Right now, the fall in the labor force participation of people we normally think of as working all the time, like white working-age males between 25-54 years old, that is a puzzling phenomenon. I think we do need to understand that.

Q: Working on this project, I have been thinking what we could add to mainstream macro models. Maybe we should add certain political economy factors in macro models? In recent years, We can see that political conflicts in Washington can, in fact, be a major factor that makes economic policy less effective than we have expected. Do you think we should consider incorporating political economy in the models?

C: It’s interesting that you’ve raised this question. I am chairman of the economics department and one of the things that I think about is: “Are we doing a good job in undergraduate education?” One thing that is bothering me is precisely the question that you are raising. Somehow the political economy has been pulled out of the economics, and there are many things that can’t be understood without bringing in the political economy. For example, US policies on globalization make no sense unless you understand the political economy. The outcome of the election last November, that’s going to have a big economic impact. Obviously, that is political economy.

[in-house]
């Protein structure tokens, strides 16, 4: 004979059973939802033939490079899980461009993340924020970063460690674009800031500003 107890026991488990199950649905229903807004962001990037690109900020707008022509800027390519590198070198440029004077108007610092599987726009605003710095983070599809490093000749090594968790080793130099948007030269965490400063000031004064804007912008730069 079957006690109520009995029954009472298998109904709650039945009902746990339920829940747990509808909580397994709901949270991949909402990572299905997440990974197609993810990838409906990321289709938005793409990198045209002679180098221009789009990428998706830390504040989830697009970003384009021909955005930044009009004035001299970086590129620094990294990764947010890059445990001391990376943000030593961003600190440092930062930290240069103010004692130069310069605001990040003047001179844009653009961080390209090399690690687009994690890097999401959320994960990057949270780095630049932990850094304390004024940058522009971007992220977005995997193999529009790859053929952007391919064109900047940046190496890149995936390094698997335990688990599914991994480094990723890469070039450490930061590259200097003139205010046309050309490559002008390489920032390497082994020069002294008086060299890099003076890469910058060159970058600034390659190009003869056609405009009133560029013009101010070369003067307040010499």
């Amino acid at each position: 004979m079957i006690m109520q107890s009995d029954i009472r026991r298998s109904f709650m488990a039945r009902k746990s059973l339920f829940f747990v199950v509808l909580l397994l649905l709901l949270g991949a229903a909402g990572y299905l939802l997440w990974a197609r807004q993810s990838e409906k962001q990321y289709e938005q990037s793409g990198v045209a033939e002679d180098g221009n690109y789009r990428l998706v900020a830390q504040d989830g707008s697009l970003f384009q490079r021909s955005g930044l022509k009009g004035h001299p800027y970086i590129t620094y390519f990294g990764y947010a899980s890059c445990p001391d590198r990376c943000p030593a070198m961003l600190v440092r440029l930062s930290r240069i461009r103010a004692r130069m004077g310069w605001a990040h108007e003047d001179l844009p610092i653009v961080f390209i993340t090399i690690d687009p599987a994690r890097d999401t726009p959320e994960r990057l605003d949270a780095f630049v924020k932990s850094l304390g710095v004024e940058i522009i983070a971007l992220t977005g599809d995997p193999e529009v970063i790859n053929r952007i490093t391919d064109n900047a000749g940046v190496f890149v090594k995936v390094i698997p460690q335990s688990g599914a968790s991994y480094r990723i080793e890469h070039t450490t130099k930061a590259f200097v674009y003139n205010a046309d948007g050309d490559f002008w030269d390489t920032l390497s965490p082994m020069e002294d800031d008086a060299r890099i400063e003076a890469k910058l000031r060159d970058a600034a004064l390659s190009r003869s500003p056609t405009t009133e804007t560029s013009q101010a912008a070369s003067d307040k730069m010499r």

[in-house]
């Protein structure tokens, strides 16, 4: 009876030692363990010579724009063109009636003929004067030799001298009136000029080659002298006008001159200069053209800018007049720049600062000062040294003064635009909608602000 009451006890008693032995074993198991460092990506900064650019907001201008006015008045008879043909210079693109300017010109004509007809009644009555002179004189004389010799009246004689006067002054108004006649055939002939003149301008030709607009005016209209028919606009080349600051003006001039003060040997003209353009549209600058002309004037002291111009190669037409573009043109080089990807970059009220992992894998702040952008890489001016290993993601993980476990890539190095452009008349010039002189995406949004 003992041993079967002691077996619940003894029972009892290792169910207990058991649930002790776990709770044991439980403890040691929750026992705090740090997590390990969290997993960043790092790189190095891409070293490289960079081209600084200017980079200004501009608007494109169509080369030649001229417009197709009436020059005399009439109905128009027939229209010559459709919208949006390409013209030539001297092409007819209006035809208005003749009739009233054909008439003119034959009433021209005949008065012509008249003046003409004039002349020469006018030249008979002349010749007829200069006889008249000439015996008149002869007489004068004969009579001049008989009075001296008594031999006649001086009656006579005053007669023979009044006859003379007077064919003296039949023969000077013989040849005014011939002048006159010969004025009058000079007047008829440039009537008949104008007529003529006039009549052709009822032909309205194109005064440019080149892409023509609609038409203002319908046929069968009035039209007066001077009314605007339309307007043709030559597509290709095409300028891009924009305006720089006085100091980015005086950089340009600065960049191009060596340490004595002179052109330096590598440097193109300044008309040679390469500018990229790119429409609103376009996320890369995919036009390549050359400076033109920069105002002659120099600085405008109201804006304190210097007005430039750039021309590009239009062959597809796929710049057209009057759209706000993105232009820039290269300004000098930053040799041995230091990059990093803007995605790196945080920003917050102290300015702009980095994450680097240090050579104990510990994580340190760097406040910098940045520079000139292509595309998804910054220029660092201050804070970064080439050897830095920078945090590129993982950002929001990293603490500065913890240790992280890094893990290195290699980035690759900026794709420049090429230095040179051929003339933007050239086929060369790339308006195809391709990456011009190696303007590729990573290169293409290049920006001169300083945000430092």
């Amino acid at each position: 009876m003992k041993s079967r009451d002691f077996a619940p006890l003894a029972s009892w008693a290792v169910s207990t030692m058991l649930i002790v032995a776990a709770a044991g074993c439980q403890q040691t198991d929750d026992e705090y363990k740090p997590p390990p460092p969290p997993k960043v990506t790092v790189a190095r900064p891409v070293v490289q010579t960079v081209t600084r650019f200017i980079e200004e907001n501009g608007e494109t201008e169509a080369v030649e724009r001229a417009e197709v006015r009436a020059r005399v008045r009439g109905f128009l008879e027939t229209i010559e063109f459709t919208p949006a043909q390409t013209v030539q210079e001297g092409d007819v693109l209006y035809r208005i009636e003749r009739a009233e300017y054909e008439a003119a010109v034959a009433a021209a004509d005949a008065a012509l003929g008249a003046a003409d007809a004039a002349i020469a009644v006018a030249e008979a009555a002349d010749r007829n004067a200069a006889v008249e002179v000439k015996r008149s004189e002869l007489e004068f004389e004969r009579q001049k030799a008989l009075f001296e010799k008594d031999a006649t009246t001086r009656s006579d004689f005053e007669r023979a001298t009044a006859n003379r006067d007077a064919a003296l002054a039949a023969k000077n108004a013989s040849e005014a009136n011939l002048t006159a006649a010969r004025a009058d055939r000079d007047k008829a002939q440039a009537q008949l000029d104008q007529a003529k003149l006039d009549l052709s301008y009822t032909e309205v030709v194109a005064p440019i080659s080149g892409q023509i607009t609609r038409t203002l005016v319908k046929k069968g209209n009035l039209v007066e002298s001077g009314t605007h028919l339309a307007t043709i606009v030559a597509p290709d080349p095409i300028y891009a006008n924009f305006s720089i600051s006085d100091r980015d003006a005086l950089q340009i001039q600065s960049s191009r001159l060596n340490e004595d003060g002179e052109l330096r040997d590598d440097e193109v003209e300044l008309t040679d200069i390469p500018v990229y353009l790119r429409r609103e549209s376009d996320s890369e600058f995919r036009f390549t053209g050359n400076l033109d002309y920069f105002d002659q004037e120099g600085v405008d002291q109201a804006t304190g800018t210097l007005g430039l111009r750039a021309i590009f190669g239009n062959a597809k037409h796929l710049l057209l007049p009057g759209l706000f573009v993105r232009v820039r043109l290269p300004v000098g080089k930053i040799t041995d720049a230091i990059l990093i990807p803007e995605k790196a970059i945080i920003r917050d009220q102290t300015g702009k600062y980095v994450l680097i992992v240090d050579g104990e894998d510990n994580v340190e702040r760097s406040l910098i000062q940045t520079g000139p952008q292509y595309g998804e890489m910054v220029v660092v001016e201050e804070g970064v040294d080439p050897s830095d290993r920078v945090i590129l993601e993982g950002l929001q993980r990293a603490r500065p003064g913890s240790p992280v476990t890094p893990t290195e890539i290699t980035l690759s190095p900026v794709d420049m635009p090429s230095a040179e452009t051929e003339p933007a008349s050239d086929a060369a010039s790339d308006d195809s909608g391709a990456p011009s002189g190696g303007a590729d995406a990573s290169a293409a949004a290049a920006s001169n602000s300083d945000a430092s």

In the case of undergraduate education, I am trying to figure out how to make courses integrate political economy with normal economics, to think about things like globalization, inequality, energy policy, global warming, etc.

I am saying all of this as a way to tell you that I completely agree with your puzzlement. “Hey, why isn’t political economy part of the picture?” By the way, in the 19 century, it was. Somebody pull the political economy out of the economics. I am not sure why. But I do think that this is an important thing. In growth theory, for example, political economy is very important. Actually, there is a very good paper by Jose-Victor Rios-Rull and Per Krusell on the AER [
On the Size of U.S. Government: Political Economy in the Neoclassical Growth Model
] many years ago, they tried to explain why it is that sometimes for long period of time societies are more open to new ideas, and then for a long period of time the same society is less open to new ideas. They have a beautiful political economy model, again a DSGE model, for thinking about that. I do think that we need to integrate those kinds of things.

Although people have written down models which integrate political economy and economics, that is at a much lower level of development than, for example, the integration of financial sector into macro models. But I agree with you, this is a very important thing and it is very strange that it hasn’t been done very much up until now. It’s a mistake.

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Economics Correspondent and Editor of "Where is the General Theory of the 21st Century?"